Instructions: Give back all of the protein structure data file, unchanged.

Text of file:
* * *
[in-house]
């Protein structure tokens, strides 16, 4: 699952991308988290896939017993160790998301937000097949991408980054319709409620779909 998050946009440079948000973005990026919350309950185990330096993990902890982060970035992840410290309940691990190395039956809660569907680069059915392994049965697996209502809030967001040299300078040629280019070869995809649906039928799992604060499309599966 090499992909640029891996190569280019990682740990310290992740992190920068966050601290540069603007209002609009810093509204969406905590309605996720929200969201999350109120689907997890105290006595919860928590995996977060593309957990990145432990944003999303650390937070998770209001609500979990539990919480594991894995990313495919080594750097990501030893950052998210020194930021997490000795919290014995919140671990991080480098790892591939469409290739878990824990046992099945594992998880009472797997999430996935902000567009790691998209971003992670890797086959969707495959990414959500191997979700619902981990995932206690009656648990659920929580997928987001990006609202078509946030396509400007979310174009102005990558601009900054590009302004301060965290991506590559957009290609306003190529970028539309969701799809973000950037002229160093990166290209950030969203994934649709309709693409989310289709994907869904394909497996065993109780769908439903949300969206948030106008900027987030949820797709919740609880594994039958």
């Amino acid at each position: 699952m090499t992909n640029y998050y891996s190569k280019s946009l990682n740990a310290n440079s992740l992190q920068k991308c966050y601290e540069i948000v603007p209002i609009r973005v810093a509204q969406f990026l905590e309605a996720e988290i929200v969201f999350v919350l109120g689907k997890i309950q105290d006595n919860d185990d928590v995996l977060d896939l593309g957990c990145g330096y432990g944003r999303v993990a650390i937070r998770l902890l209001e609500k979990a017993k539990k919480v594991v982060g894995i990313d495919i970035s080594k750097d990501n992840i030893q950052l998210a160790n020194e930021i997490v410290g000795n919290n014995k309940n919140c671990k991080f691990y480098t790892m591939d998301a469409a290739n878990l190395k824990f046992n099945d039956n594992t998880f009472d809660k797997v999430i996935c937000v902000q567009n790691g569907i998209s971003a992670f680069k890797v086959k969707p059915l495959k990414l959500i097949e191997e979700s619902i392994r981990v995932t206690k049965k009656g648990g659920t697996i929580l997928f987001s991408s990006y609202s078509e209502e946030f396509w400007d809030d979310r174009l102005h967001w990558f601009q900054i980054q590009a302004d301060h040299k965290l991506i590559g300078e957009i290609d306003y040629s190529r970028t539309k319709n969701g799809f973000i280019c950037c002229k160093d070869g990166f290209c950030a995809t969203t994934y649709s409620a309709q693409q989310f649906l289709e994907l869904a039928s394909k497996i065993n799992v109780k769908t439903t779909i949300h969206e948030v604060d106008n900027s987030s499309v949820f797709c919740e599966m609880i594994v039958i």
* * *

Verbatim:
[in-house]
């Protein structure tokens, strides 16, 4: 699952991308988290896939017993160790998301937000097949991408980054319709409620779909 998050946009440079948000973005990026919350309950185990330096993990902890982060970035992840410290309940691990190395039956809660569907680069059915392994049965697996209502809030967001040299300078040629280019070869995809649906039928799992604060499309599966 090499992909640029891996190569280019990682740990310290992740992190920068966050601290540069603007209002609009810093509204969406905590309605996720929200969201999350109120689907997890105290006595919860928590995996977060593309957990990145432990944003999303650390937070998770209001609500979990539990919480594991894995990313495919080594750097990501030893950052998210020194930021997490000795919290014995919140671990991080480098790892591939469409290739878990824990046992099945594992998880009472797997999430996935902000567009790691998209971003992670890797086959969707495959990414959500191997979700619902981990995932206690009656648990659920929580997928987001990006609202078509946030396509400007979310174009102005990558601009900054590009302004301060965290991506590559957009290609306003190529970028539309969701799809973000950037002229160093990166290209950030969203994934649709309709693409989310289709994907869904394909497996065993109780769908439903949300969206948030106008900027987030949820797709919740609880594994039958």
């Amino acid at each position: 699952m090499t992909n640029y998050y891996s190569k280019s946009l990682n740990a310290n440079s992740l992190q920068k991308c966050y601290e540069i948000v603007p209002i609009r973005v810093a509204q969406f990026l905590e309605a996720e988290i929200v969201f999350v919350l109120g689907k997890i309950q105290d006595n919860d185990d928590v995996l977060d896939l593309g957990c990145g330096y432990g944003r999303v993990a650390i937070r998770l902890l209001e609500k979990a017993k539990k919480v594991v982060g894995i990313d495919i970035s080594k750097d990501n992840i030893q950052l998210a160790n020194e930021i997490v410290g000795n919290n014995k309940n919140c671990k991080f691990y480098t790892m591939d998301a469409a290739n878990l190395k824990f046992n099945d039956n594992t998880f009472d809660k797997v999430i996935c937000v902000q567009n790691g569907i998209s971003a992670f680069k890797v086959k969707p059915l495959k990414l959500i097949e191997e979700s619902i392994r981990v995932t206690k049965k009656g648990g659920t697996i929580l997928f987001s991408s990006y609202s078509e209502e946030f396509w400007d809030d979310r174009l102005h967001w990558f601009q900054i980054q590009a302004d301060h040299k965290l991506i590559g300078e957009i290609d306003y040629s190529r970028t539309k319709n969701g799809f973000i280019c950037c002229k160093d070869g990166f290209c950030a995809t969203t994934y649709s409620a309709q693409q989310f649906l289709e994907l869904a039928s394909k497996i065993n799992v109780k769908t439903t779909i949300h969206e948030v604060d106008n900027s987030s499309v949820f797709c919740e599966m609880i594994v039958i």